This proposal is a competing renewal application of R01 GM62437 that combines the use of chemical approaches, enzymologic analysis, and cellular studies to enhance our understanding of enzymes regulating protein acylation and methylation. It is now well- accepted that post-translational modifications (PTMs) involving lysine acetylation and reversible methylation on histones and other proteins are central to epigenetics. Such epigenetic modifying enzymes are viewed as attractive drug targets for cancer and other diseases. The ghrelin O-acyltransferase (GOAT) enzyme catalyzes the unusual PTM of octanoyl attachment to a Ser side chain of the peptide hormone ghrelin and inhibitors of this enzyme may be useful in the treatment of obesity and diabetes. Although there has been increasing efforts to understand the mechanisms and functions of these PTMs and the enzymes that catalyze them, there are major gaps in our understanding in these areas. Filling these knowledge gaps has the potential to provide a clearer understanding of basic biomedical processes and has the opportunity to enhance the development of novel therapeutic approaches and disease diagnostic strategies. There are four Specific Aims in this proposal. 1. Elucidate the molecular basis for protein substrate selectivity for histone acetyltransferases (HAT) using new chemical and biochemical approaches. We will develop and apply new techniques to generate histone-CoA conjugates and exploit protein microarrays to clarify structural and functional features of HAT-substrate interactions. 2. Develop and apply improved chemical tools for analyzing LSD1 histone demethylation. A combination of synthetic inhibitors and propargyl-histones will be prepared to interrogate LSD1 cellular functions and molecular interactions. 3. Clarify the effects of Lys acetylation on S-adenosyl homocysteine hydrolase and inositol monophosphate dehydrogenase-2. Expressed protein ligation will be used to install acetyl-Lys site-specifically into these metabolic enzymes to dissect potentially important nodes between protein acetylation and cellular metabolism. 4. Define major structural features of ghrelin O-acyltransferase. A combination of membrane topology mapping and bisubstrate analog crosslinking will be used to create a blueprint of this key metabolic regulatory enzyme. We believe that this research effort has the potential to greatly expand our understanding of protein post-translational modification mechanisms and functions and identify new therapeutic opportunities for treating metabolic and neoplastic diseases.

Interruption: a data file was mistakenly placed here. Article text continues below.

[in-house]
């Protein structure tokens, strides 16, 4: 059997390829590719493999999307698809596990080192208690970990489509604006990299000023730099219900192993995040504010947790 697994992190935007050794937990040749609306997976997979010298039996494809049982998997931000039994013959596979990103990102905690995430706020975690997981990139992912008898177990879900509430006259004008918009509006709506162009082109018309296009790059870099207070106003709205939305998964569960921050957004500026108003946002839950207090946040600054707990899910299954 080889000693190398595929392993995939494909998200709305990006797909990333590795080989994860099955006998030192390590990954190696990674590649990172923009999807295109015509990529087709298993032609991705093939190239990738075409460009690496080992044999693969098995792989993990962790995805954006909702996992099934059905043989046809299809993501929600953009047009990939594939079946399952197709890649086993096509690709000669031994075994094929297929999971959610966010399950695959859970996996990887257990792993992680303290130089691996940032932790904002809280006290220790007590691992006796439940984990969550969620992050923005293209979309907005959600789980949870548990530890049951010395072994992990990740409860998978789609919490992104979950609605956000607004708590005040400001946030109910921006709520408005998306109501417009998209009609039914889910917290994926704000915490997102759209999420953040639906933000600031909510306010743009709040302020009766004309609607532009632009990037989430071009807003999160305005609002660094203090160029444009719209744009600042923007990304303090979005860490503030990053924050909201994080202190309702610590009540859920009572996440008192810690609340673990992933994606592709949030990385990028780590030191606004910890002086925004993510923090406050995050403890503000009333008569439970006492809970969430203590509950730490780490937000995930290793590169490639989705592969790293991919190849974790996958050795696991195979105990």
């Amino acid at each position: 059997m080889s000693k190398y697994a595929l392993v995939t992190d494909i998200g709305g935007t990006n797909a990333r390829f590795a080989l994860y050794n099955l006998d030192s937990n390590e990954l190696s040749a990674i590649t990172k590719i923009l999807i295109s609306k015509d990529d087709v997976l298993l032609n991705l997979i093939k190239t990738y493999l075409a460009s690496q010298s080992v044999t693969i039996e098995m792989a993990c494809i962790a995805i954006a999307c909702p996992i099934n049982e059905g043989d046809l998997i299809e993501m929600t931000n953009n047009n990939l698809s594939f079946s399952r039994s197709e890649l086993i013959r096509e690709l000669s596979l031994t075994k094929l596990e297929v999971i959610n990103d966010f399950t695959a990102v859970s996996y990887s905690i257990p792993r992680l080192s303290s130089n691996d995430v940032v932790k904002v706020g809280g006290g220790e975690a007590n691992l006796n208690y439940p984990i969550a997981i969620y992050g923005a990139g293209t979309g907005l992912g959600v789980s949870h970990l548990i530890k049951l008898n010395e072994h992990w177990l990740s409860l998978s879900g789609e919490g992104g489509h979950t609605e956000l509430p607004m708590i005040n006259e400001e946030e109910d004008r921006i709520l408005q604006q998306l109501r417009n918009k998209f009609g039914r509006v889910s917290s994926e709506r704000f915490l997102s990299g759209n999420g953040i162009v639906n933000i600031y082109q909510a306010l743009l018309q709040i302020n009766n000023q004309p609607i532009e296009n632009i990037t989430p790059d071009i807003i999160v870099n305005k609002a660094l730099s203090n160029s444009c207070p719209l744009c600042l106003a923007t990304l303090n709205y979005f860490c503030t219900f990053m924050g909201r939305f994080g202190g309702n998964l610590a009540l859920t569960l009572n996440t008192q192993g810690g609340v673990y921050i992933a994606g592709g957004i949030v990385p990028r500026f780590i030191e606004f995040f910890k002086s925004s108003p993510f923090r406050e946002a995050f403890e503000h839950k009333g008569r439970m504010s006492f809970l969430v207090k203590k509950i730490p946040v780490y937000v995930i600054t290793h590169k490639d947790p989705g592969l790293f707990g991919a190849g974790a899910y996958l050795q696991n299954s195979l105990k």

Public Health Relevance

This proposal develops and applies chemical methods for the investigation of protein regulation by post-translational modifications involving acylation and methylation. If successful, it could lead to new therapies for cancer and metabolic diseases.

Agency
National Institute of Health (NIH)
Institute
National Institute of General Medical Sciences (NIGMS)
Type
Method to Extend Research in Time (MERIT) Award (R37)
Project #
2R37GM062437-13
Application #
8532311
Study Section
Macromolecular Structure and Function E Study Section (MSFE)
Program Officer
Gerratana, Barbara
Project Start
2001-02-01
Project End
2018-02-28
Budget Start
2013-04-01
Budget End
2014-02-28
Support Year
13
Fiscal Year
2013
Total Cost
$345,339
Indirect Cost
$132,167
Name
Johns Hopkins University
Department
Pharmacology
Type
Schools of Medicine
DUNS #
001910777
City
Baltimore
State
MD
Country
United States
Zip Code
21218
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Taylor, Martin S; Ruch, Travis R; Hsiao, Po-Yuan et al. (2013) Architectural organization of the metabolic regulatory enzyme ghrelin O-acyltransferase. J Biol Chem 288:32211-28
Schröder, Sebastian; Herker, Eva; Itzen, Friederike et al. (2013) Acetylation of RNA polymerase II regulates growth-factor-induced gene transcription in mammalian cells. Mol Cell 52:314-24